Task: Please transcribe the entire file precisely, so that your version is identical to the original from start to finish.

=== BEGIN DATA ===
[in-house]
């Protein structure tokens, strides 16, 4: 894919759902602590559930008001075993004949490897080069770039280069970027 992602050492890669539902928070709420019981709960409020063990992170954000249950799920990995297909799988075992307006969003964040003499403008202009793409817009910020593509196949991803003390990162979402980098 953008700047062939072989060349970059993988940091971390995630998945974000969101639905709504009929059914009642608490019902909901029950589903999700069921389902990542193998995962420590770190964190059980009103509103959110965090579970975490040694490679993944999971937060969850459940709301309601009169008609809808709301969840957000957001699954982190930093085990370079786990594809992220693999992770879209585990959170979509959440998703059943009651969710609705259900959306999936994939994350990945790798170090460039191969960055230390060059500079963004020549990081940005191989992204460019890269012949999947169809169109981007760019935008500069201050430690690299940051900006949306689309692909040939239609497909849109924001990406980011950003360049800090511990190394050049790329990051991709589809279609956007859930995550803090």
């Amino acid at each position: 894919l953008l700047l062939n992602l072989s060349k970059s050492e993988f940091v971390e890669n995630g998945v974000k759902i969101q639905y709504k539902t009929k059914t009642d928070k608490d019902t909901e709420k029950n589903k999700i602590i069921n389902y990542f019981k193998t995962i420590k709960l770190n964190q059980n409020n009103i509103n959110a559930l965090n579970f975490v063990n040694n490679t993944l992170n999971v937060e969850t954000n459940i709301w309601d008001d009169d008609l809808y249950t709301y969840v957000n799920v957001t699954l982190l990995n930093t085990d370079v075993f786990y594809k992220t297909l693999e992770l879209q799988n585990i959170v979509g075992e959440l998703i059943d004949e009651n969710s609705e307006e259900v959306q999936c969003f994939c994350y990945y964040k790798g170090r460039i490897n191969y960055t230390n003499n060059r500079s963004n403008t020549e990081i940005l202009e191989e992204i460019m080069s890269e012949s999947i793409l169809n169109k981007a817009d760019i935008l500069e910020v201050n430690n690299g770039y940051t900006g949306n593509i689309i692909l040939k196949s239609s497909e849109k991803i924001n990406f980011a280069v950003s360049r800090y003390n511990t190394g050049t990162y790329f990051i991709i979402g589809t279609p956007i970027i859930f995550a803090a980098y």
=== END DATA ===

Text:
[in-house]
């Protein structure tokens, strides 16, 4: 894919759902602590559930008001075993004949490897080069770039280069970027 992602050492890669539902928070709420019981709960409020063990992170954000249950799920990995297909799988075992307006969003964040003499403008202009793409817009910020593509196949991803003390990162979402980098 953008700047062939072989060349970059993988940091971390995630998945974000969101639905709504009929059914009642608490019902909901029950589903999700069921389902990542193998995962420590770190964190059980009103509103959110965090579970975490040694490679993944999971937060969850459940709301309601009169008609809808709301969840957000957001699954982190930093085990370079786990594809992220693999992770879209585990959170979509959440998703059943009651969710609705259900959306999936994939994350990945790798170090460039191969960055230390060059500079963004020549990081940005191989992204460019890269012949999947169809169109981007760019935008500069201050430690690299940051900006949306689309692909040939239609497909849109924001990406980011950003360049800090511990190394050049790329990051991709589809279609956007859930995550803090």
């Amino acid at each position: 894919l953008l700047l062939n992602l072989s060349k970059s050492e993988f940091v971390e890669n995630g998945v974000k759902i969101q639905y709504k539902t009929k059914t009642d928070k608490d019902t909901e709420k029950n589903k999700i602590i069921n389902y990542f019981k193998t995962i420590k709960l770190n964190q059980n409020n009103i509103n959110a559930l965090n579970f975490v063990n040694n490679t993944l992170n999971v937060e969850t954000n459940i709301w309601d008001d009169d008609l809808y249950t709301y969840v957000n799920v957001t699954l982190l990995n930093t085990d370079v075993f786990y594809k992220t297909l693999e992770l879209q799988n585990i959170v979509g075992e959440l998703i059943d004949e009651n969710s609705e307006e259900v959306q999936c969003f994939c994350y990945y964040k790798g170090r460039i490897n191969y960055t230390n003499n060059r500079s963004n403008t020549e990081i940005l202009e191989e992204i460019m080069s890269e012949s999947i793409l169809n169109k981007a817009d760019i935008l500069e910020v201050n430690n690299g770039y940051t900006g949306n593509i689309i692909l040939k196949s239609s497909e849109k991803i924001n990406f980011a280069v950003s360049r800090y003390n511990t190394g050049t990162y790329f990051i991709i979402g589809t279609p956007i970027i859930f995550a803090a980098y």